P (Prayer): Lord, give us strength…give us wisdom.  Amen.  

Called and Equipped!  Baptized and Sent!


S (Scripture): Joshua 1:1  After Moses the Lord’s servant died, the Lord said to Joshua son of Nun, Moses’ assistant: 2 “Moses my servant is dead. Get ready! Cross the Jordan River! Lead these people into the land which I am ready to hand over to them. 3 I am handing over to you every place you set foot, as I promised Moses. 4 Your territory will extend from the wilderness in the south to Lebanon in the north. It will extend all the way to the great River Euphrates in the east (including all of Syria) and all the way to the Mediterranean Sea in the west. 5 No one will be able to resist you all the days of your life. As I was with Moses, so I will be with you. I will not abandon you or leave you alone. 6 Be strong and brave! You must lead these people in the conquest of this land that I solemnly promised their ancestors I would hand over to them. 7 Make sure you are very strong and brave! Carefully obey all the law my servant Moses charged you to keep! Do not swerve from it to the right or to the left, so that you may be successful in all you do.

O (Observation):  Joshua assumes leadership of God’s people, ordained by God.   In the midst of this “transfer” some expectations are set.   

Be strong and brave!  Do not swerve from the Law.  Obey the Law, like Moses!  You must lead this people in the conquest of this land. 

That’s a tall order…but Joshua is not left to his own devices to see that he is obedient.  

Instead, we also see God’s actions in these word today:

  • God promises to hand the land over to God’s people
  • “As I was with Moses, so I’ll be with you.”
  • “I will not abandon you or leave you.”

God remains a constant in Joshua’s life.  Joshua knows that God is with him.  Joshua can only be obedient in as much as God is with him, reminding Joshua of who and whose he is.  Joshua is God’s. 

A (Application):  Believe it or not, we are all called into the challenge of Joshua.  We are not called to claim land promsied by God; rather, we are all called, in baptism, to live out God’s peace and justice in all the earth. 

That means that in some cases, we stand with the marginalized, which can be unpopular.  That means that in some cases, we take actions or say words (for the cause of peace and justice) that will surely bring criticism or fear into our sphere.   

Should those challenges cause us to change our courses of action?  Certainly not!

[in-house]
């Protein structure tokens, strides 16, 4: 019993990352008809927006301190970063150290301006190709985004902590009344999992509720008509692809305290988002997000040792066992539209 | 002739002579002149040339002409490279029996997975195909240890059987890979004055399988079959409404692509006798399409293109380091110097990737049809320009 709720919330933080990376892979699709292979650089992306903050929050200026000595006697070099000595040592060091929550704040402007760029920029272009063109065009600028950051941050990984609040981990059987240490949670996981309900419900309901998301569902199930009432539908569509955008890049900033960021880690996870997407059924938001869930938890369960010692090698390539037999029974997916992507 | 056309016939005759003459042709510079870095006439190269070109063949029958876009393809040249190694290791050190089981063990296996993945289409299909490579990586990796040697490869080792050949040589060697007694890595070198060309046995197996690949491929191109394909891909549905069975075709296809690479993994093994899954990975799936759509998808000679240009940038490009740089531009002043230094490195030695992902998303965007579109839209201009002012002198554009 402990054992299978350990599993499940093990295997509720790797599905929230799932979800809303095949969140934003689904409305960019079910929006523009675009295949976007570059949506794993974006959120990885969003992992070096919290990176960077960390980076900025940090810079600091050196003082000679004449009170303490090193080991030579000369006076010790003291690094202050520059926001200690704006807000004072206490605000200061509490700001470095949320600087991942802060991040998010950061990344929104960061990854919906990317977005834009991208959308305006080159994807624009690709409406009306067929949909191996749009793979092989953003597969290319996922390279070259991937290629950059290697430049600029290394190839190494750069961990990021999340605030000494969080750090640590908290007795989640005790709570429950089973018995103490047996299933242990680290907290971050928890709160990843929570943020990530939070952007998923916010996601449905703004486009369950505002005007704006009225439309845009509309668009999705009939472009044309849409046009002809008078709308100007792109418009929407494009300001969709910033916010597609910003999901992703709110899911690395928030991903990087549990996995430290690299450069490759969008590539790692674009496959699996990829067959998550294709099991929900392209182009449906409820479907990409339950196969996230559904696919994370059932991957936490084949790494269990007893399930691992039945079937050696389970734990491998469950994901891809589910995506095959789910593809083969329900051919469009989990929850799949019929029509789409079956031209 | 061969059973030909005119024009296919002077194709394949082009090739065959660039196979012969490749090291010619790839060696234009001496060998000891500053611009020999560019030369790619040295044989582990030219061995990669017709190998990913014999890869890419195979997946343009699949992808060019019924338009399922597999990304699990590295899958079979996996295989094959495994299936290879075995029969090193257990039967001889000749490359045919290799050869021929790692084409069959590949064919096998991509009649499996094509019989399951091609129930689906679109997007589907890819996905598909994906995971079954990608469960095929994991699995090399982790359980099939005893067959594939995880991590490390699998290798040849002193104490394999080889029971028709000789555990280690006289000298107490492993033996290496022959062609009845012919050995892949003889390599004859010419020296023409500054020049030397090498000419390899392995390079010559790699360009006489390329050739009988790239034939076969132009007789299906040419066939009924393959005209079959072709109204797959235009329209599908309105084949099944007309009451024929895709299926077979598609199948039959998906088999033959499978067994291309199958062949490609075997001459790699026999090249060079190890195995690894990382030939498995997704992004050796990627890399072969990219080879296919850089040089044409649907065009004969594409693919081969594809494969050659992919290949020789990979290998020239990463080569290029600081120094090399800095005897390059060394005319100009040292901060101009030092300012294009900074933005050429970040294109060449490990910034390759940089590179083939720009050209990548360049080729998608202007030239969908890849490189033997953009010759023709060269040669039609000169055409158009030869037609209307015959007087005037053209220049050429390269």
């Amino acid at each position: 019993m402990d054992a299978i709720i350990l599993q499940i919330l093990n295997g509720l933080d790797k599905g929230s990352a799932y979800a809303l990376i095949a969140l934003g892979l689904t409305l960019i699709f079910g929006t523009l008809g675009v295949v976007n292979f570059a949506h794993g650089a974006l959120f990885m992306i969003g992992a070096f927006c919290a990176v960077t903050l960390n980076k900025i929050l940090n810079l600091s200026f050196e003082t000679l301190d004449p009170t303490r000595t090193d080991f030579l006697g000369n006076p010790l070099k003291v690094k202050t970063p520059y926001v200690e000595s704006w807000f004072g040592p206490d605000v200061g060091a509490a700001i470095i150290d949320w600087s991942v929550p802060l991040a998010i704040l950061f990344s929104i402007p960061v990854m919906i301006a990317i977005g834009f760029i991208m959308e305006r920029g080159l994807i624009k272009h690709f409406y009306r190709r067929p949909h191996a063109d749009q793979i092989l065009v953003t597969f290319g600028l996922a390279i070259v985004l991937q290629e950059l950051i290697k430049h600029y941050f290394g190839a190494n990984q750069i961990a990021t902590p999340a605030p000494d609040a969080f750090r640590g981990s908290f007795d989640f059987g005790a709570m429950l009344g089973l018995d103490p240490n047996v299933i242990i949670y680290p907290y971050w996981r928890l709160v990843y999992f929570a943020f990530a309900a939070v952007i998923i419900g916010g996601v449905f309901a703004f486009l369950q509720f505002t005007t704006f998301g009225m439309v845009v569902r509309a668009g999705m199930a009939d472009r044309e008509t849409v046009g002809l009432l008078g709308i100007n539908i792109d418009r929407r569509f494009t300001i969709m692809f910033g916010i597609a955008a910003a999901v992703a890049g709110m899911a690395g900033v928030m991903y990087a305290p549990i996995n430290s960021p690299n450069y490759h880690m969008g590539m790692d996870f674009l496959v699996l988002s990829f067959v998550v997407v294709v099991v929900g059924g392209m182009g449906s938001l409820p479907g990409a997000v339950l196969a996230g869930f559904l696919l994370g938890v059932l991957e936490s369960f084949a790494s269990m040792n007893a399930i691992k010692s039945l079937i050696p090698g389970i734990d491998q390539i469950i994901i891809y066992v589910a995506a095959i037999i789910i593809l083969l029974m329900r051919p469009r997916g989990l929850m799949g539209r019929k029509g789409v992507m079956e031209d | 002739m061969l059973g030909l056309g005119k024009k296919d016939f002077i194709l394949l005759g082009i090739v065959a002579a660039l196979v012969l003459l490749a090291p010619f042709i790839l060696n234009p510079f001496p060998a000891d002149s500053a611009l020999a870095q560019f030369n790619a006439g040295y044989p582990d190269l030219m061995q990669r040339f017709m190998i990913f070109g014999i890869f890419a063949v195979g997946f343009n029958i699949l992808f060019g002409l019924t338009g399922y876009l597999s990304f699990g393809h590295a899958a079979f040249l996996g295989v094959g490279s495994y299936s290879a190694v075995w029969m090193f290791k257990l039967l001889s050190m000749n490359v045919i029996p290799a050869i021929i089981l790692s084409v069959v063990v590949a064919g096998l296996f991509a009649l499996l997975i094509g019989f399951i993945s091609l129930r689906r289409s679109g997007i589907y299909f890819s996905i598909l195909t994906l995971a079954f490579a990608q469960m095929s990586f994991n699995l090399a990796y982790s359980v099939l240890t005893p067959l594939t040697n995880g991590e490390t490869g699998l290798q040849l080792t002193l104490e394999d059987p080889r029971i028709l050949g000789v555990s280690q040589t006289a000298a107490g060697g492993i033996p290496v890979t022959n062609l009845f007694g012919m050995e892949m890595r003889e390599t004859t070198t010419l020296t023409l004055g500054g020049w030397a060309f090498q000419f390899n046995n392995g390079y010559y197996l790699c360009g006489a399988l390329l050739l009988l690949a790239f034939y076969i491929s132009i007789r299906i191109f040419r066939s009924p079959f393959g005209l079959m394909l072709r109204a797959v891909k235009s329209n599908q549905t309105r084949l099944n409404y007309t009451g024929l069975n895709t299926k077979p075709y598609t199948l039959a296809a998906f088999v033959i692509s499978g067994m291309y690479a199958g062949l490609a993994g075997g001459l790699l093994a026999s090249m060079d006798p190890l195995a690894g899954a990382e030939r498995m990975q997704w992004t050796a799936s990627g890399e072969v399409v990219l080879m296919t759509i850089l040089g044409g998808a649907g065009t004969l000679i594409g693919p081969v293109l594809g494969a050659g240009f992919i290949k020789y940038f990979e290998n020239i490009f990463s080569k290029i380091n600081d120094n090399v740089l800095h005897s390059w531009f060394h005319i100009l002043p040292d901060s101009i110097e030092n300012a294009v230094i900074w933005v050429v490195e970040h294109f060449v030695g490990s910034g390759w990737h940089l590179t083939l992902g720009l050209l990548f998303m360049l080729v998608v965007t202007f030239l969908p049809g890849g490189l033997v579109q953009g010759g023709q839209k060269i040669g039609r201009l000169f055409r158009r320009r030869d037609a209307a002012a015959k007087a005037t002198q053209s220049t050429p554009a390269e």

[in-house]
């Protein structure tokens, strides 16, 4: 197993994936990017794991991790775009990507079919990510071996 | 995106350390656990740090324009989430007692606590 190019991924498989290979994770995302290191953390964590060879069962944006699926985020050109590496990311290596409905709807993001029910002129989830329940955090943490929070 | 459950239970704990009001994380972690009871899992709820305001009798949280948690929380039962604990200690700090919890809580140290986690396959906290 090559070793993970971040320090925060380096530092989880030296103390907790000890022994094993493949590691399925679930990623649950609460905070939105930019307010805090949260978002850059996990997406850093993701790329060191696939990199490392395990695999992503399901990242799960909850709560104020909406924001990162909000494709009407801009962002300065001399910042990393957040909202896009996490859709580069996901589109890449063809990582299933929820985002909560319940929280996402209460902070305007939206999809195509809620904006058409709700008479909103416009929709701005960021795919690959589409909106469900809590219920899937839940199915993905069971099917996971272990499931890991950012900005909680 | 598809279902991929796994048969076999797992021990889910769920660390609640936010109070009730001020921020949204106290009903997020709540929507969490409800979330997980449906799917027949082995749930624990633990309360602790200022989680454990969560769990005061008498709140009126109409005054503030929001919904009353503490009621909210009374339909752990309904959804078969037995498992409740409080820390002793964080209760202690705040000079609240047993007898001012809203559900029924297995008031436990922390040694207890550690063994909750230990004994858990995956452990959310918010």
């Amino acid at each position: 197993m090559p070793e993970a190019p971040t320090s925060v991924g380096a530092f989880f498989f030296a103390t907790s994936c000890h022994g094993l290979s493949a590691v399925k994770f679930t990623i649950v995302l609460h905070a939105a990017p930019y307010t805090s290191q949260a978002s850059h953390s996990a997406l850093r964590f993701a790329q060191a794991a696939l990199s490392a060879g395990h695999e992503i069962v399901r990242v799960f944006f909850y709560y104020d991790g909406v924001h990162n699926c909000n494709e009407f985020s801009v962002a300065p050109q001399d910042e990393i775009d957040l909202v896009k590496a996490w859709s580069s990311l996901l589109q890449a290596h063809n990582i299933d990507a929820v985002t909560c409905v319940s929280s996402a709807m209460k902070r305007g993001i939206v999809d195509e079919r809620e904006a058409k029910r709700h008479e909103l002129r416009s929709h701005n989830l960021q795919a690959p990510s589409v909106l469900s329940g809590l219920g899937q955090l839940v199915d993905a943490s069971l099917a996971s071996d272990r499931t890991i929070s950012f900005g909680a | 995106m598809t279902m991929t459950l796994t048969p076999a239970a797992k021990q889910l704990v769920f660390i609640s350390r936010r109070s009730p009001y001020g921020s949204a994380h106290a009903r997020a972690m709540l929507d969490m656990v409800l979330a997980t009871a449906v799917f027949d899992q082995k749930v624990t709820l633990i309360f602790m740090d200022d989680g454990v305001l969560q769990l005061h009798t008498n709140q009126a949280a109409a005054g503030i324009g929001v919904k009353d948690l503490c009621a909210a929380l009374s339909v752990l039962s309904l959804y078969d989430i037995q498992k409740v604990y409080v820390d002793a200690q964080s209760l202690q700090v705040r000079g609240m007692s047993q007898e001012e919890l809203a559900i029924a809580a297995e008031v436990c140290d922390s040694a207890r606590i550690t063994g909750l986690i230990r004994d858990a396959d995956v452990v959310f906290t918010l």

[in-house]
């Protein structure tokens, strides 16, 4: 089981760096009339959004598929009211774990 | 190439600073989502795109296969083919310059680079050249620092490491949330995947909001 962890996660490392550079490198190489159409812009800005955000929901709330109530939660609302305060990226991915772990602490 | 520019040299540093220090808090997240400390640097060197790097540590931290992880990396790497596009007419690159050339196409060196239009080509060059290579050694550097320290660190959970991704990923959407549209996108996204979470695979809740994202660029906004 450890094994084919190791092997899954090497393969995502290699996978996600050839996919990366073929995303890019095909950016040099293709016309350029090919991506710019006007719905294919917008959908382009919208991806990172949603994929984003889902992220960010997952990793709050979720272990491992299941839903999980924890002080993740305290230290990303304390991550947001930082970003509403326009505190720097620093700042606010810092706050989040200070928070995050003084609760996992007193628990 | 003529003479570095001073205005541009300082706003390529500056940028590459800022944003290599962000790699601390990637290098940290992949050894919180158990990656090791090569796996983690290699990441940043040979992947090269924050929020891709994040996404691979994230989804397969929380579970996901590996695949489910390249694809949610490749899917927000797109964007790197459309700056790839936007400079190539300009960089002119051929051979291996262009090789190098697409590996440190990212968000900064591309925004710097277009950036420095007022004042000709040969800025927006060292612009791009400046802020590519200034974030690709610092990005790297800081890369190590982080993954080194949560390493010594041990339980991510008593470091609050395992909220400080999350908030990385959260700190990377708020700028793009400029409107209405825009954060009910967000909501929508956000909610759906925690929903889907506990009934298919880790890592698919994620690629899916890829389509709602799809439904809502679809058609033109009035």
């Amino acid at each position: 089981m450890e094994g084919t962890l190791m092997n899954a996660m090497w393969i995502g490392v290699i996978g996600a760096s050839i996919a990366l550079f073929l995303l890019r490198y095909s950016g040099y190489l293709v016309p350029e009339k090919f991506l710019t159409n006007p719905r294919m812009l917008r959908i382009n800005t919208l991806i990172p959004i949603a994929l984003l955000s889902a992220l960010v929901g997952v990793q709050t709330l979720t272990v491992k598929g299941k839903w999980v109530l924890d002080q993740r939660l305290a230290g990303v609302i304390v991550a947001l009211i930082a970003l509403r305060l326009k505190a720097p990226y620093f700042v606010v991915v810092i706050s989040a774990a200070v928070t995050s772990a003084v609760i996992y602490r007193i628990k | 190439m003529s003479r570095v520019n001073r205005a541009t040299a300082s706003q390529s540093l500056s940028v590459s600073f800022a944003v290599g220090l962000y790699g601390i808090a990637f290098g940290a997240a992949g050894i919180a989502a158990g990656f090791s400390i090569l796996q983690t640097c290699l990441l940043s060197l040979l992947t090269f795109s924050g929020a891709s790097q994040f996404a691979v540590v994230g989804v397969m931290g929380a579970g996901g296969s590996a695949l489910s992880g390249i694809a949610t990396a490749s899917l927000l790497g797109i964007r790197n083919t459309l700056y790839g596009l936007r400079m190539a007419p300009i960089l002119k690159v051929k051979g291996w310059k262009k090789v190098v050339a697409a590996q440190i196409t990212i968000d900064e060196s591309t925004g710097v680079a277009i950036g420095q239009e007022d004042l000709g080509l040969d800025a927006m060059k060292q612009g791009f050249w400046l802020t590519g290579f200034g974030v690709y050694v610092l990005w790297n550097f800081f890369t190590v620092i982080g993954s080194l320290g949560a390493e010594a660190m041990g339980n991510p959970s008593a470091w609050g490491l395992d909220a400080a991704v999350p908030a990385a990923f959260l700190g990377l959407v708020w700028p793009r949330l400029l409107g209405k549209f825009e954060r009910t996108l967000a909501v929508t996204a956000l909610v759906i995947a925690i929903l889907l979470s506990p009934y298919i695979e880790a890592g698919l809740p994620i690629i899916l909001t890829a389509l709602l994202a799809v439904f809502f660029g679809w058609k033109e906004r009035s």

But how will we be sustained?!?  The same thing that causes us to move forward for the sake of peace and justice is also that which unites us with God: our baptism.  

God called Moses and Joshua to lead, to step forward.  God calls us, as well, through baptism.   And while our baptism urges us to stand for peace and justice, we are also sustained by the gift of the Holy Spirit to be with us as we step forward.  

We are urged onward, but with the help and guidance of the Spirit.  We are called and we are equipped.  Fear not.  God is with you! 

P (Prayer):  Lord, we are unsure and uncertain.    Remind us of our baptism.  Guide us.  Love us. Protect us.   Amen.  

Love & Justice

  S (Scripture): Psalm 36:5 O Lord, your loyal love reaches to the sky; your faithfulness to the clouds.

6 Your justice is like the highest mountains, your fairness like the deepest sea; you preserve mankind and the animal kingdom.

7 How precious is your loyal love, O God!  The human race finds shelter under your wings.

8 They are filled with food from your house, and you allow them to drink from the river of your delicacies.

9 For you are the one who gives and sustains life.

O (Observation): The psalmist gives thanks for God’s justice and gift of life.   God’s love and faithfulness are practically endless: to the sky and clouds above.   God’s justice covers the heights of the mountains and the vast depths of the ocean!

God gives the gift of life and sustenance!

A (Application):  Sometimes simple adoration is enough.    God provides.    Thank you, God!!!

P (Prayer):  God, I give you thanks today for providing me with my needs and bringing love and justice to the earth.  Amen.